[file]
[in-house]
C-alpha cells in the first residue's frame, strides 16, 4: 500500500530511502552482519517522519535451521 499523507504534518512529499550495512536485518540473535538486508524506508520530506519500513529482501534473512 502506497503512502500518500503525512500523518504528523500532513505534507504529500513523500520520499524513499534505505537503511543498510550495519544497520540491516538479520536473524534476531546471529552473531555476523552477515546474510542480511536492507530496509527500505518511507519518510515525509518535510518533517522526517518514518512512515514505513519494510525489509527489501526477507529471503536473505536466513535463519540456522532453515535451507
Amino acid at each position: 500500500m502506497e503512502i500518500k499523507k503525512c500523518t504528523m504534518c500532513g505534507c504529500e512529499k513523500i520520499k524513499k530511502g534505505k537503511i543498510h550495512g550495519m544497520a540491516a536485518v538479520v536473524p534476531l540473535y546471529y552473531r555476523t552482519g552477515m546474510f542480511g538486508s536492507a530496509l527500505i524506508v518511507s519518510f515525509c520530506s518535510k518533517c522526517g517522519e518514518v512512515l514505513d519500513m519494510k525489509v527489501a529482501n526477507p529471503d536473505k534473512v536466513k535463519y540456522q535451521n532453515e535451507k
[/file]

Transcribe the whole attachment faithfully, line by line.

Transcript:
[in-house]
C-alpha cells in the first residue's frame, strides 16, 4: 500500500530511502552482519517522519535451521 499523507504534518512529499550495512536485518540473535538486508524506508520530506519500513529482501534473512 502506497503512502500518500503525512500523518504528523500532513505534507504529500513523500520520499524513499534505505537503511543498510550495519544497520540491516538479520536473524534476531546471529552473531555476523552477515546474510542480511536492507530496509527500505518511507519518510515525509518535510518533517522526517518514518512512515514505513519494510525489509527489501526477507529471503536473505536466513535463519540456522532453515535451507
Amino acid at each position: 500500500m502506497e503512502i500518500k499523507k503525512c500523518t504528523m504534518c500532513g505534507c504529500e512529499k513523500i520520499k524513499k530511502g534505505k537503511i543498510h550495512g550495519m544497520a540491516a536485518v538479520v536473524p534476531l540473535y546471529y552473531r555476523t552482519g552477515m546474510f542480511g538486508s536492507a530496509l527500505i524506508v518511507s519518510f515525509c520530506s518535510k518533517c522526517g517522519e518514518v512512515l514505513d519500513m519494510k525489509v527489501a529482501n526477507p529471503d536473505k534473512v536466513k535463519y540456522q535451521n532453515e535451507k